• i fully agree. here is my question, though. if we do not want to treat money as a god (as you are suggesting) how do we give it a proper evaluation of what it is? in other words how do we interact with it in truth? for example, a group of people may assert that a certain carved out stone is a god, but i do not. i cannot therefore claim that it is nothing and ignore that it is a stone, and any attempts to walk through it would cure me of such ignorance. i therefore, must learn to treat it as what it is: a stone. so to restate my question, how then, do we give it a proper evaluation of what it is?

    • darryl, I think part of the proper evaluation is recognizing that it’s a stone but also recognizing that it’s someone else’s God and what that means for having a relationship with them and what your worldview of it being “just a stone” means for your relationship with them. What it is is deeply connected to what everyone interprets what it is (whether it is true or not).

      • nathan, i understand what you are saying and where you’re coming from. but i do not know if i agree that it would change my relationship with the stone(or money). i would say that it definitely changes my relationship with those who see the stone(or money) as their god. but should it change my relationship with the stone(or money)? if people treat a certain stone(or money) as god but i have come to understand that it is a stone(or money) and not god, would it do justice to the the situation if i treated it as not a stone(or money)? i do not see how that helps. if people act towards money like it is a god and not just a currency, i do not see how me acting as though it isn’t a currency would the situation. would it not demonstrate justice to simply insist that it is what it is: a currency? and act towards it appropriately?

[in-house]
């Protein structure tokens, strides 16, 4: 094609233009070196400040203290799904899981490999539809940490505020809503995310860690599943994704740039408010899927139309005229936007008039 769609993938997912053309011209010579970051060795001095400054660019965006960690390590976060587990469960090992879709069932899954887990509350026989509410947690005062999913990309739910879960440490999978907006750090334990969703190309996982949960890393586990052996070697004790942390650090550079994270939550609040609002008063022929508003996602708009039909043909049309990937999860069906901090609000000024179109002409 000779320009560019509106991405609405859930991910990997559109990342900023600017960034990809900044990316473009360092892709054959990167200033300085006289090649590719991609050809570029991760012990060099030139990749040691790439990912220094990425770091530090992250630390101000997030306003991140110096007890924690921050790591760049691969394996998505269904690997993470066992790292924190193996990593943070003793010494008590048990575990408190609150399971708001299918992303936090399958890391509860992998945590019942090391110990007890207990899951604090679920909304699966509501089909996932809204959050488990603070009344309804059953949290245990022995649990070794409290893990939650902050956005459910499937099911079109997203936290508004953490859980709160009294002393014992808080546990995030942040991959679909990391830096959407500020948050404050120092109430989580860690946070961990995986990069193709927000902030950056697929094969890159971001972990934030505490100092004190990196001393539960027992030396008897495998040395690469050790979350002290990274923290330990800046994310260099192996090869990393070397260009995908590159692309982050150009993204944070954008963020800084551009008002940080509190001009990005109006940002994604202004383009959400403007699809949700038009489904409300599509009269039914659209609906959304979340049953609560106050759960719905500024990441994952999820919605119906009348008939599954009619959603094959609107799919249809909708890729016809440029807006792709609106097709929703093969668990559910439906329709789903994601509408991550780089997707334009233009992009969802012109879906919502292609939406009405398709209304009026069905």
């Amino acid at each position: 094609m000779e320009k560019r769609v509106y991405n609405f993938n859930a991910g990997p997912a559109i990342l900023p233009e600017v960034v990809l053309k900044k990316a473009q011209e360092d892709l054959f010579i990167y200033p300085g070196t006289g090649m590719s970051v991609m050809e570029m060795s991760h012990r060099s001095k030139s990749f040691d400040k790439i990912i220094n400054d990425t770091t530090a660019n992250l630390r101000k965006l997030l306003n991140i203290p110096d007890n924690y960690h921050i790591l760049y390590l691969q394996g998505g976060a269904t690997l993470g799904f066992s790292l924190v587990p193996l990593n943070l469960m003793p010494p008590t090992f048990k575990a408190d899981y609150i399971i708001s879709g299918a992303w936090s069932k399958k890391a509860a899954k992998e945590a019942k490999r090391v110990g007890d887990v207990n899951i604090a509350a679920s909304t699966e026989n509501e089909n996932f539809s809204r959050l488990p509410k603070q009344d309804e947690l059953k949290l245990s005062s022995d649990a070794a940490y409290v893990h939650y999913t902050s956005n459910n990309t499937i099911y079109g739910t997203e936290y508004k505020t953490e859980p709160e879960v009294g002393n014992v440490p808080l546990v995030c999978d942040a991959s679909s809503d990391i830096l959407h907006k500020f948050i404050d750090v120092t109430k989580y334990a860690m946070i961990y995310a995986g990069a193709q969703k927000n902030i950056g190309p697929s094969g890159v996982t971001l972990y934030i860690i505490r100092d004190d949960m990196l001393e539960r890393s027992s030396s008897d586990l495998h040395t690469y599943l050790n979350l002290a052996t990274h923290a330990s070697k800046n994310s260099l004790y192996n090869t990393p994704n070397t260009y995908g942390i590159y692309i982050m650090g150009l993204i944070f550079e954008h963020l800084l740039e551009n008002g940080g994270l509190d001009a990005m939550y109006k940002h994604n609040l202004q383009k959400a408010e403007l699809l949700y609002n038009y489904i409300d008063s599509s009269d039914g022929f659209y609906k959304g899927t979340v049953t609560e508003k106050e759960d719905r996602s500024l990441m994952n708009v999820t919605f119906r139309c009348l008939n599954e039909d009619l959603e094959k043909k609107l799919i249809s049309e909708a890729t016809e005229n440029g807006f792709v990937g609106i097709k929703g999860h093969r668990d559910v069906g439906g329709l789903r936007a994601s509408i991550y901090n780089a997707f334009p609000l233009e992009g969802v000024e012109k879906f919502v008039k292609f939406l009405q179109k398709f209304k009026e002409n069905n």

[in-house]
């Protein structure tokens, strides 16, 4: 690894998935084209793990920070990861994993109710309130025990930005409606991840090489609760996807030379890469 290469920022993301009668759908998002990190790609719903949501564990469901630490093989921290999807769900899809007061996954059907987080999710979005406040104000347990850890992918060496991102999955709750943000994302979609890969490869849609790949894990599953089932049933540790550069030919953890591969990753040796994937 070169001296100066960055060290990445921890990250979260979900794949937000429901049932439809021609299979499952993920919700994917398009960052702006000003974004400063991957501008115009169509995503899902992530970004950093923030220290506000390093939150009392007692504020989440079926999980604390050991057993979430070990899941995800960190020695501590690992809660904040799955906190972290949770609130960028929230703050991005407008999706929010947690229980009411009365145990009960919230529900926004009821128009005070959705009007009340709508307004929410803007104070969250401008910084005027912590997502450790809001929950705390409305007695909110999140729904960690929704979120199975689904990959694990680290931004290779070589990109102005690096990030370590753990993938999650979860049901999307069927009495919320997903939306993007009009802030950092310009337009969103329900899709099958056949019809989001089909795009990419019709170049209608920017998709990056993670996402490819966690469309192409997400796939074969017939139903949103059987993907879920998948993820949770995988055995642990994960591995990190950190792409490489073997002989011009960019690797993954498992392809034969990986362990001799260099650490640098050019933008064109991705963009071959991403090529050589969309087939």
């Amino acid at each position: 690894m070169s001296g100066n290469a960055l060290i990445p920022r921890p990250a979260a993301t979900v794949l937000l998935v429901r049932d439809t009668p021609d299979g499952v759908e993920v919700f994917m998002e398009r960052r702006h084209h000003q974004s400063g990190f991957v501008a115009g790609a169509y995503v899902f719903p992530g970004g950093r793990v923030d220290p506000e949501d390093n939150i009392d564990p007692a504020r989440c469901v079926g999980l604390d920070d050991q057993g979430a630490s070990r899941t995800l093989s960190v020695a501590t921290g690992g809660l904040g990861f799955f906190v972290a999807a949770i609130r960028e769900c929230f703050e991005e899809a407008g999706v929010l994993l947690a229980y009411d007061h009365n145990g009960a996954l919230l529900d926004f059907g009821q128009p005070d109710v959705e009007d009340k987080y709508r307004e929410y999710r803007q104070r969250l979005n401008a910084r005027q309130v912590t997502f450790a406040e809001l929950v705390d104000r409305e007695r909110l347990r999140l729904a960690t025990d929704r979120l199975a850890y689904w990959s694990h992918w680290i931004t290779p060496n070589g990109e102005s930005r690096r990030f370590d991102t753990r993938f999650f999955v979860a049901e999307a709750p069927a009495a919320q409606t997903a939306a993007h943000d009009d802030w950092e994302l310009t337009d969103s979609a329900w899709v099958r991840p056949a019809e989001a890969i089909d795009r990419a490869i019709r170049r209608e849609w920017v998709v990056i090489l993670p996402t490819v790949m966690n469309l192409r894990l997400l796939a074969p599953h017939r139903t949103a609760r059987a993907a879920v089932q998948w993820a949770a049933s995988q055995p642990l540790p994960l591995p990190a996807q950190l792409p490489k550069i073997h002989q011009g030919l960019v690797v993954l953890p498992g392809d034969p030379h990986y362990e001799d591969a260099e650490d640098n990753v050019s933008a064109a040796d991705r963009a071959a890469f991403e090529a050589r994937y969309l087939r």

• darryl, yes and no, your relationship should probably change to the rock. Imagine if you went up and took the rock and through it into the ocean, because you thought it would be fun to skip rocks on the beach. so this is where i think it gets tricky, because it is still someone’s god, so the respect and the balance needs to be there. I don’t treat it like it’s my god, but i don’t think i can just treat it like a stone (or in the case of money, can’t just treat it like pieces of paper maybe :)

  • Bull’s-eye!

  • I wrote a book about this very point as it was troubling me as well! click on Milton’s or my blog link to see it in the sidebar. The book is cheap, sold for no profit to anyone, to match the point at stake.

    Many have told me the book and what it says is not practical, which is weird, cuz all I did was quote scripture. The true point is that we have little faith. We hear God’s Words, we see our empty dinner plate and well, the faith that comes by hearing does not win over hunger pains.

    At the same time, laziness or fatalism or tempting God is often at the other extreme of materialism. The narrow way truly is narrow!

    • Jeff, thanks for that, I’ll be sure to check it out.

  • The truth is, that money won’t exist in the next age. This should tell you about the money of this world.